It’s that time of year again! Time to celebrate the Resurrection with a weeklong plunge into all things zombie! Here’s the history: In 2008, Dr. Girlfriend and I decided to spend a week or so each year marathoning through zombie films that we’d never seen before and I would blog short reviews. And simple as that, the Easter Zombie Movie Marathon was born.
First-time feature film director Cody Calahan, working from a script by he and co-writer Chad Archibald, brings us an interesting take on the zombie apocalypse via social media in Antisocial. This film gets a lot of grief around the internet, from what I’ve seen, and most of it is entirely unjustified.
As far as first films go, Antisocial has everything going for it: a young, attractive, talented cast, a clever idea, an easy to use location that provides a variety of settings, lots of gore, and a fantastic ending that opens the world up for a sequel (the already shot and released Antisocial 2). Part of what makes this work is that while it’s his first film as a director, Calahan has been working in the Canadian film business for nearly ten years — most notably for me, as producer and first assistant director on a film I enjoyed quite a bit, Exit Humanity (2011). He clearly knows what he’s doing and while this isn’t a perfect film, none are.
Essentially the film takes the traditional Night of the Living Dead scenario – group of people trapped in a house, while the threat tries to get in – and gives it a touch of Stephen King’s The Cell. Calahan plays around with our obsession with social media and uses it as the central threat, although nobody in the film realizes this until way too late. And when we’ve reached the point of no return, we get a healthy dose of body horror and home surgery to lead us to our finale.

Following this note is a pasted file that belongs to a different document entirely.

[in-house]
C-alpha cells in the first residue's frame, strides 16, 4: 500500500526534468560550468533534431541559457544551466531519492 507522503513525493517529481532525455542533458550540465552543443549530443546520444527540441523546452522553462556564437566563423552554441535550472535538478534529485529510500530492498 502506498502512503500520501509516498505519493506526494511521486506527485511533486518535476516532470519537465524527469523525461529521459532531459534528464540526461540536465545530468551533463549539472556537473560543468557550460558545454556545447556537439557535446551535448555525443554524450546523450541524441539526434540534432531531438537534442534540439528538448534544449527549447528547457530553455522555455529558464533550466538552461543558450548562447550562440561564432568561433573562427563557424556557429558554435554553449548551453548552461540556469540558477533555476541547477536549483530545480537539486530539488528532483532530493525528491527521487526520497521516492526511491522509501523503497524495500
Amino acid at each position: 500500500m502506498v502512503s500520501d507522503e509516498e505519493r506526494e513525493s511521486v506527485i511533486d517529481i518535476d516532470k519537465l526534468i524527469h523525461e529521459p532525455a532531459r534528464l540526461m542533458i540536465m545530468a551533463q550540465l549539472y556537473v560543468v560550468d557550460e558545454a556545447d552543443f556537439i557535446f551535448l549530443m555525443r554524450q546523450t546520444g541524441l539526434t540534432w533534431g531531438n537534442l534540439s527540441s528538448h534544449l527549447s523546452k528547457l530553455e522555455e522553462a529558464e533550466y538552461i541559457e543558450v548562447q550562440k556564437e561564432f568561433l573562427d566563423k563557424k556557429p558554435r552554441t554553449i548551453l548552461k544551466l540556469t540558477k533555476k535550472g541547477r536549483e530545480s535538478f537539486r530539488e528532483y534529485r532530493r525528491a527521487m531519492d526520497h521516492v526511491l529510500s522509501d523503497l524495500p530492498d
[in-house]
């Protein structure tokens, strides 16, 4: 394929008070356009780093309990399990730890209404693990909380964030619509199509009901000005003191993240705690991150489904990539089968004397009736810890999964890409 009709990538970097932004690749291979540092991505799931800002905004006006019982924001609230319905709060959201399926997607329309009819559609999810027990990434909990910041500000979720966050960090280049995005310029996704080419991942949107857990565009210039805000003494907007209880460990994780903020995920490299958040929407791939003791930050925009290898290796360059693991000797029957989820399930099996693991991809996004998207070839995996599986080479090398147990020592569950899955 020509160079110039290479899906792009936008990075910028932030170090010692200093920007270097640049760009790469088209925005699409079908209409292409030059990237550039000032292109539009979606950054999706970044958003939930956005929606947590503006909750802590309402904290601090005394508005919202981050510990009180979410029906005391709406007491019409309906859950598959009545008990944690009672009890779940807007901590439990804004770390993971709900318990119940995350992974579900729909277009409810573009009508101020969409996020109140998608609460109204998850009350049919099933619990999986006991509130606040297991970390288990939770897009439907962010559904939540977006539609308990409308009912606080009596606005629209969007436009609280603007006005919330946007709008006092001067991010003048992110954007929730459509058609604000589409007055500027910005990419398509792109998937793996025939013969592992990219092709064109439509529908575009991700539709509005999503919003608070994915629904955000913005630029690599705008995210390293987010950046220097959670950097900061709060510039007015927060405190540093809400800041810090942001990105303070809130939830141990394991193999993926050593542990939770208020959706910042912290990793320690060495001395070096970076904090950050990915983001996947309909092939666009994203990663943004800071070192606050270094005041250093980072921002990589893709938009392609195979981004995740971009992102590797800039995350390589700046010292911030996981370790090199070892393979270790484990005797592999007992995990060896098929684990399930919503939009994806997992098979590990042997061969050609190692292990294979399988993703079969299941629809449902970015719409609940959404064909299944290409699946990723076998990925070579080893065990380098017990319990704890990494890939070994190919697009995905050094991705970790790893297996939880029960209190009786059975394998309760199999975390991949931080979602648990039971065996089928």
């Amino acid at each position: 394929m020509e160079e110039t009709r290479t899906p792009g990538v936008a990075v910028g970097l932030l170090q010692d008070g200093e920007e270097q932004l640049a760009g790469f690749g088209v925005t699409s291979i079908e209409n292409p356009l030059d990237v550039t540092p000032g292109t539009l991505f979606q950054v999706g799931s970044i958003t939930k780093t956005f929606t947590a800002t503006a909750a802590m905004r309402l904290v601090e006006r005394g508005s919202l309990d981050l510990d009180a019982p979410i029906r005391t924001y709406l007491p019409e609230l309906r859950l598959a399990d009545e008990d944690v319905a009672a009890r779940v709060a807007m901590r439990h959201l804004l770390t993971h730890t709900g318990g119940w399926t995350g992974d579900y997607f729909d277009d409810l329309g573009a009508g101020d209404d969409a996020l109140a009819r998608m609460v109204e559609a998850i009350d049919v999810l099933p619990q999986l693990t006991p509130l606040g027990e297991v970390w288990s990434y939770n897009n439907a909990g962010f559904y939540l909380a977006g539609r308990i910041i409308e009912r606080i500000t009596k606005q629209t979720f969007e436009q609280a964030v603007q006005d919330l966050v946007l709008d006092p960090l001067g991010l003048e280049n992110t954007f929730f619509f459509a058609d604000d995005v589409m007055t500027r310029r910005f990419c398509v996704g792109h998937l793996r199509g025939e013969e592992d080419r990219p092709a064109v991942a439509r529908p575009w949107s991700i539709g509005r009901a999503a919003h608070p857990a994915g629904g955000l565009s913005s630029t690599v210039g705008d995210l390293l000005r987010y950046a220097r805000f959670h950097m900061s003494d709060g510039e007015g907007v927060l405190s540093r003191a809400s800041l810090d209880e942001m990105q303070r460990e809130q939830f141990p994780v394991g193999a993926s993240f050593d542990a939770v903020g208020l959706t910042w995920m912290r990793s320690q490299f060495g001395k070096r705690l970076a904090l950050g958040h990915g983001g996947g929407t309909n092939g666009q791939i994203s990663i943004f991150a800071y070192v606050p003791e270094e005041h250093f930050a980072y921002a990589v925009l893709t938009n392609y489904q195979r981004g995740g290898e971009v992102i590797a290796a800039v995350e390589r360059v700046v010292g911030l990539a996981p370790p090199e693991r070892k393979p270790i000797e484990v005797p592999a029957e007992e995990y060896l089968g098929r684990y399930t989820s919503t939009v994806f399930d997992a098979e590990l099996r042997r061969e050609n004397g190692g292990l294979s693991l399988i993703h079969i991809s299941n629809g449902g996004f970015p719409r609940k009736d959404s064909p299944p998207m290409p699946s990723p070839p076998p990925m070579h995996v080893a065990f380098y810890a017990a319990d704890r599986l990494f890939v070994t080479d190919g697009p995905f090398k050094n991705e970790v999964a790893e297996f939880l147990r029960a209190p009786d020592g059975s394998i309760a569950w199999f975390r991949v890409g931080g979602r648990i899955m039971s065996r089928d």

There may be a little too much reliance on communications with a side character, who broadcasts his experience to our heroes way longer than seems reasonable, and the filmmakers decided to get a little too detailed in their explanation of the faux-science behind the infection (subliminal programming designed to keep you coming back to the film’s alternative for Facebook), but the skull-busting tumors are a nice touch.
I was a little put off about halfway through the film, though, when it became apparent that we weren’t dealing with zombies, but something more along the lines of the rage-infected from 28 Days Later. Sticking with the premise, however, leads to a conclusion that more than satisfied the requirements of this Easter marathon. And along the way, we get a lot of tension and some of the most realistic responses to killing someone that I’ve seen in any film in a long time.
The performers don’t hold back when it comes to putting themselves through the mill when the hard decisions have to be made. This is especially the case with Adam Christie‘s Jed when he argues to NOT let one of their friends back into the house after he’s showing symptoms of infection. Romaine Waite and Cody Ray Thompson both nearly have breakdowns after killing people in self-defense and it was fucking refreshing as hell to see.
Too often, films like this, especially low-budget ones, lose sight of the emotional weight of the story and the characters slide a little too easily into becoming zombie-killing bad asses. Not here. When a character dies, the others really feel it. And that helps the viewer feel it too.
The main character, though, is Sam (Michelle Mylett), who made her screen debut here. She’s since gone on to appear in The Strain and Lost Girl, and had a large role in Syfy’s three-part mini-series Ascension. Sam was unceremoniously dumped via video chat, and decides to hang out with some friends for New Year’s. She also just happens to be pregnant. So it’s not exactly the best way to ring in the New Year, even before the entire world becomes filled with psychopathic people hallucinating and bleeding from their noses and ears.
Mylett plays the part to perfection, dealing with regrets and anxieties that suddenly turn into life-or-death situations. By the end of the film, when she picks up the power drill from the disgustingly filthy basement sink and raises it toward her own forehead, you can see that she’s dedicated entirely to the idea of surviving. And while it may be a bit much for some when she immediately afterwards grabs an axe and starts defending herself from the infected, I cheered.
That’s what a good Final Girl does.
And she’s killing zombies for two, after all.